Living-Small

There is a huge movement today to minimize our impact on our environment, and part of it is about learning to live with less, “down-sizing“, but how “small” are you willing to go, when the dominant-symbol of affluence is “ever-bigger“? Cities have become “concrete-jungles” with nary a “green-space” in sight, and even suburban-developments pack the homes in like sardines with “postage-stamp” yards. The problem is that, rather than learning to live with “less“, people are insisting on putting MORE in tighter-quarters.

We have seen the recent advent of “tiny-homes“, and several designers and manufacturers have responded with a wide variety of very cute, practical, tiny-homes. They are towed to the home-site and set-up just like a mobile-home. I could imagine myself living in one, as long as everything was on one level. No “loft” bedroom! That begs the question: “Can we really “live-small” comfortably?

I believe the answer is a resounding YES, because I do “live-small“.

In 2008, after losing everything in a divorce, the only “home” I could afford to buy was a travel-trailer. I was “down-sizing” from a 1500 sf home to a 300 sf home, and yes, I had to adjust, but I did adjust. I quickly learned what I actually “needed” and what was “excess“. Yes, some of the “excess” is in storage, but because it is at my mom’s place, it isn’t costing me anything to store it. Some of that could easily be discarded because I doubt that I will ever use it again.

After over six years of living in my trailer, I don’t have anything that isn’t “necessary” here. So, what does 300 square-feet of total-space give me?

An amazing-amount of well-thought-out storage, including storage under the front-third of the trailer (right behind the 5th-wheel).

An 8′ X 8′ bedroom with a queen-size bed, overhead and under-bed storage, a night-stand with two drawers, and two 18″ closets. By-bye bulky dresser and chest-of-drawers. After all, all I do in the bedroom is sleep and dress or undress. It is “couple-adequate“.

A 5′ X 8′ bathroom, which, believe it or not, three people could be in at the same time. The shower is a bit small to suit me, but I make do. Oh, and there is another 18″ closet and a 12″ linen-closet. Both are 26” deep. Sink/vanity and two medicine-cabinets are built-in.

A 4′ X 7′ dining-room, with a free-standing oak table and four upholstered chairs. Yes, four people can eat there comfortably.

A built-in china-cabinet between the dining-room and the office.

A 4′ X 6′ office. Both the dining-room and the office are in the street-side slide-out.

A wall-to-wall entertainment-center and bookcase across the back of the living-room.

An 8′ X 8′ living-room with an oversize recliner, and 6′ hide-a-bed sofa which is recessed in the curb-side slide-out.

Last, but not least, an 8′ island-kitchen, with stove, sink and counter-top in the island, and the pantry, refrigerator, microwave and small-appliances area in the curb-side slide-out. It could be a “two-butt” kitchen. There is dish and glassware storage above the island, with decorative-glass-centered doors on both sides.

Reducing my utility-bills:
I use fans instead of AC as much as possible, and because I live clothes-free, it is much easier for me to stay comfortable.

Low-voltage and LED lighting, as much as possible. There is only one regular 110v light.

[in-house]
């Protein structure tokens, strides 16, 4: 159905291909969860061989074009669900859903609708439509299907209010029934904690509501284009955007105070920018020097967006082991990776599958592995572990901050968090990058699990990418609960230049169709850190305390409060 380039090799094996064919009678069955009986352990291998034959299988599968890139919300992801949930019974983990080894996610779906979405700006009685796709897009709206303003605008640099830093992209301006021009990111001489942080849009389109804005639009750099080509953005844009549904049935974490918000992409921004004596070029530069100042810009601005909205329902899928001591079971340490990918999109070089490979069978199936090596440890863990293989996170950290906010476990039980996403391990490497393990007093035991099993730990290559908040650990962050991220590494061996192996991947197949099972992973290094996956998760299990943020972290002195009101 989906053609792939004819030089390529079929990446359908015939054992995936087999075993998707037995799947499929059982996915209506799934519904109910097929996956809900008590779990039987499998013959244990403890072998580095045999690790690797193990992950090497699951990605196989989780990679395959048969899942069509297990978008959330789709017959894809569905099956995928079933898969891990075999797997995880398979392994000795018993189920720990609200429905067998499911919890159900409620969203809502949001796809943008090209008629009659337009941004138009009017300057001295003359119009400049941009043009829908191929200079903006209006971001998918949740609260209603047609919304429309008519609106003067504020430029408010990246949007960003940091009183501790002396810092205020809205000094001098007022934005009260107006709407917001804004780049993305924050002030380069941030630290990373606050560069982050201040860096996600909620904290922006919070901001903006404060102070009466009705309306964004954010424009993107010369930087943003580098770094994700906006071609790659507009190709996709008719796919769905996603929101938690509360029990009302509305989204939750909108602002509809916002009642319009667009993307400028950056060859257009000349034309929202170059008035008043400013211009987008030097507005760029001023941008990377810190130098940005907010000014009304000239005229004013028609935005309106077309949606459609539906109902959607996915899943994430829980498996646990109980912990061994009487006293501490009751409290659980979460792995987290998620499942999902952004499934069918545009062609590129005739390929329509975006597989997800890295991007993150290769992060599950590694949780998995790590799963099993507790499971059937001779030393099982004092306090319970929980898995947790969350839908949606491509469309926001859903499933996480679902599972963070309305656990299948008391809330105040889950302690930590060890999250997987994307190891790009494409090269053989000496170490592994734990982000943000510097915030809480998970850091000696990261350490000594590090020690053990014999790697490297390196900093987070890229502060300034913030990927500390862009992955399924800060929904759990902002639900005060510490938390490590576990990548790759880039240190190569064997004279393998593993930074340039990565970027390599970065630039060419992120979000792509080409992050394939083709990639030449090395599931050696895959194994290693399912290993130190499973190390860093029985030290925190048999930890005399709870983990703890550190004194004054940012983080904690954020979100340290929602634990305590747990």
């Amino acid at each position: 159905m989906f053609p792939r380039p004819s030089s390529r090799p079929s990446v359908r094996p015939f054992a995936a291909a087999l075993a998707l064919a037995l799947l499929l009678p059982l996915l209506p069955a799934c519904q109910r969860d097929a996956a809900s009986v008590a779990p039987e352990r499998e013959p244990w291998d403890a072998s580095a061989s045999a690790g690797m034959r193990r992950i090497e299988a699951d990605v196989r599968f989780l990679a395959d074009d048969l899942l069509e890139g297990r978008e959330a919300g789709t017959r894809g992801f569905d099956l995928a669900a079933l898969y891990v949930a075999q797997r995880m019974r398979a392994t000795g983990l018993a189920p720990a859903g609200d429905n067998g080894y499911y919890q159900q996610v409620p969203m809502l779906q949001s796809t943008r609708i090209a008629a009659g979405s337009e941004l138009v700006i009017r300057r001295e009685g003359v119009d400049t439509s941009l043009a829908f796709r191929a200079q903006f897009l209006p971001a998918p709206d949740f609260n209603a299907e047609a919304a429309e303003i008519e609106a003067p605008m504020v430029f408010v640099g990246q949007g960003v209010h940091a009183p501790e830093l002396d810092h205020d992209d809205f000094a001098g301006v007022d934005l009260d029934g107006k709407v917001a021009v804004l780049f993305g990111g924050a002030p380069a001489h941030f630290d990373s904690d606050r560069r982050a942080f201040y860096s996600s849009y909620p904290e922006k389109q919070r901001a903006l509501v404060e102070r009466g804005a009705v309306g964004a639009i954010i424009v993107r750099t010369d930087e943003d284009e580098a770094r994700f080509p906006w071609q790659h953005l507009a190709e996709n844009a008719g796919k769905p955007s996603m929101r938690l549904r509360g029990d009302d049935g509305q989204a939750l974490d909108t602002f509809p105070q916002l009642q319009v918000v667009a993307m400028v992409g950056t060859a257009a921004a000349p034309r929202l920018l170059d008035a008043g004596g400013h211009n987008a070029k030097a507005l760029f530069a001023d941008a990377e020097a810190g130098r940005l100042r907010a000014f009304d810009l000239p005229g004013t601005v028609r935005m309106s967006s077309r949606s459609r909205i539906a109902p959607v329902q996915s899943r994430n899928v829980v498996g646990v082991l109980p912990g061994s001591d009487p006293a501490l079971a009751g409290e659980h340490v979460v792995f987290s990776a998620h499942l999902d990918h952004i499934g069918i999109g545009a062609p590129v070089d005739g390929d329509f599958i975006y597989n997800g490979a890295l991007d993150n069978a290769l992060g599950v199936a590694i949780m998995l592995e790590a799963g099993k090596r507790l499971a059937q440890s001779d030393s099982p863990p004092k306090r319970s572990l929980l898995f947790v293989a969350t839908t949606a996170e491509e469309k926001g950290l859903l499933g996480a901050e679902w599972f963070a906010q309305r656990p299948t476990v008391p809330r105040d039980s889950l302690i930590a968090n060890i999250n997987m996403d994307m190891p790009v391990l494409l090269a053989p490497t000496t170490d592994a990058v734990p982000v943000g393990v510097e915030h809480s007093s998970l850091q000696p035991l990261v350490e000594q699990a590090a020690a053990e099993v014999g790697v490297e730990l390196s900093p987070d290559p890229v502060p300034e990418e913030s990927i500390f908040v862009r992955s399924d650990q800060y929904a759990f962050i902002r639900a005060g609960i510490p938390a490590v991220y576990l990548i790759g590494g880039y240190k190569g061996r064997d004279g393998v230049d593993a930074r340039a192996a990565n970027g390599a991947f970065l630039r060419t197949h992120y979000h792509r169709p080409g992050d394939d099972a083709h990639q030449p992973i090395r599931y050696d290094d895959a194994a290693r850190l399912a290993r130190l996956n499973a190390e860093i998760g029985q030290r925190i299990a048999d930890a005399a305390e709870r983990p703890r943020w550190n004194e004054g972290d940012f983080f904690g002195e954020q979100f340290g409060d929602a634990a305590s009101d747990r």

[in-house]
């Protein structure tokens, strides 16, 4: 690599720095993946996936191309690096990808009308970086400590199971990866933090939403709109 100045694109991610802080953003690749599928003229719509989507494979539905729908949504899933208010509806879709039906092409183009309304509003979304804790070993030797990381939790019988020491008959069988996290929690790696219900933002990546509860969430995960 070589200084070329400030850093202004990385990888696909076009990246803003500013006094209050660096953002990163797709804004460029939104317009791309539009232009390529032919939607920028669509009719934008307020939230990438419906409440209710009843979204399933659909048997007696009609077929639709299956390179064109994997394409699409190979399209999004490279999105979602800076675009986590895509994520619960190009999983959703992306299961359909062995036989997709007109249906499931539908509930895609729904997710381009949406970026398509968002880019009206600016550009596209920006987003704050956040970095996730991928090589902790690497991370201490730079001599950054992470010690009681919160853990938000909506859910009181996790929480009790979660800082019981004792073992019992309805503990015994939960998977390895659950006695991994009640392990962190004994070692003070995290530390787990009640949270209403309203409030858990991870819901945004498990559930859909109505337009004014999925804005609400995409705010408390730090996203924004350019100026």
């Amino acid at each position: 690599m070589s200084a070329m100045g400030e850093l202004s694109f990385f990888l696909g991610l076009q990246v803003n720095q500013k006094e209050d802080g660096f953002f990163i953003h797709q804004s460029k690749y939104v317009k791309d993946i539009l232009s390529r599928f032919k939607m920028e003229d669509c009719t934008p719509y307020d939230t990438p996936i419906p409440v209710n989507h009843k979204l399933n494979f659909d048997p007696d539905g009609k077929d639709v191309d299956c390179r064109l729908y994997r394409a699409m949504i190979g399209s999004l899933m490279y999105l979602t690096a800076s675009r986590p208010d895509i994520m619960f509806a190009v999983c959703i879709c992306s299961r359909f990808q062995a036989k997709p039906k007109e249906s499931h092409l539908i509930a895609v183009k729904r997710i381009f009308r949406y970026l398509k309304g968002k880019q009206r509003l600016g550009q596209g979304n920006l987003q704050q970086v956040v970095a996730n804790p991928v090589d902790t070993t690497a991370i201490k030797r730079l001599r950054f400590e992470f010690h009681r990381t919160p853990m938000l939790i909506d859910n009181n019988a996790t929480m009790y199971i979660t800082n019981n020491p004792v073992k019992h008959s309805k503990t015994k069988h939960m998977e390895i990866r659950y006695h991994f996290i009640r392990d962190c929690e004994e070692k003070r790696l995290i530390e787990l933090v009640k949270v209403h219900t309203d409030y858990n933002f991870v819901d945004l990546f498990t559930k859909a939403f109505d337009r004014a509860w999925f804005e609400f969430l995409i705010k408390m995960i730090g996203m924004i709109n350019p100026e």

In the winter, I only heat the space I am in. Bedroom/bathroom at night, kitchen/living-room/office during the day. I also have storm-windows and window-insulators for all the windows.

Conclusions:
Now, if my trailer was on my own secluded-property, I could live even more clothes-free than I do now, in a textile RV Park. That would be as close to “paradise” as it gets in this life. I know quite a few people who “live-small“, and some have “lived-small” for over twenty-years. “Living-small” isn’t for everybody, but it certainly suits me to a “T“. It really depends on much much a person is willing to give-up in order to “live-small“, but I am doing just fine.

Cheers!
Steve

Studies in Ruth – Going Back Home

When we left Naomi, Ruth and Orpah last time, all three women had lost their husbands, so they were widows. Naomi was a foreigner, so she was left with no way of supporting herself, and even though Ruth and Orpah were “natives“, they weren’t going to find husbands on their own. For a woman, or three women, to be left alone in the world without a man or an extended family in those days meant that one of three things would very shortly happen: The woman would find a man to marry, she would become a prostitute, or she would starve. Thus Naomi, Orpah and Ruth were in very deep trouble. What will they do?

There was only one solution, for Naomi to go back home to Bethlehem, and for Orpah and Ruth to go back home to their families.

It wasn’t going to be an easy journey, because no matter which route they took, it was going to be about seventy-five miles long. Moab was separated from Israel by the Salt Sea, the Jordan River, and a range of mountains, so they were going to encounter rivers to ford and mountains to cross. Unless they had pack-animals to carry extra goods, such as a tent, they were going back with little-more than the clothes on their backs. Were the routes even safe-enough for three women to travel alone? There were SO many unknowns…

Naomi Returns with Ruth
6 Then she arose with her daughters-in-law that she might return from the country of Moab, for she had heard in the country of Moab that the Lord had visited His people by giving them bread. 7 Therefore she went out from the place where she was, and her two daughters-in-law with her; and they went on the way to return to the land of Judah. 8 And Naomi said to her two daughters-in-law, “Go, return each to her mother’s house. The Lord deal kindly with you, as you have dealt with the dead and with me. 9 The Lord grant that you may find rest, each in the house of her husband.” (Ruth 1:6-9)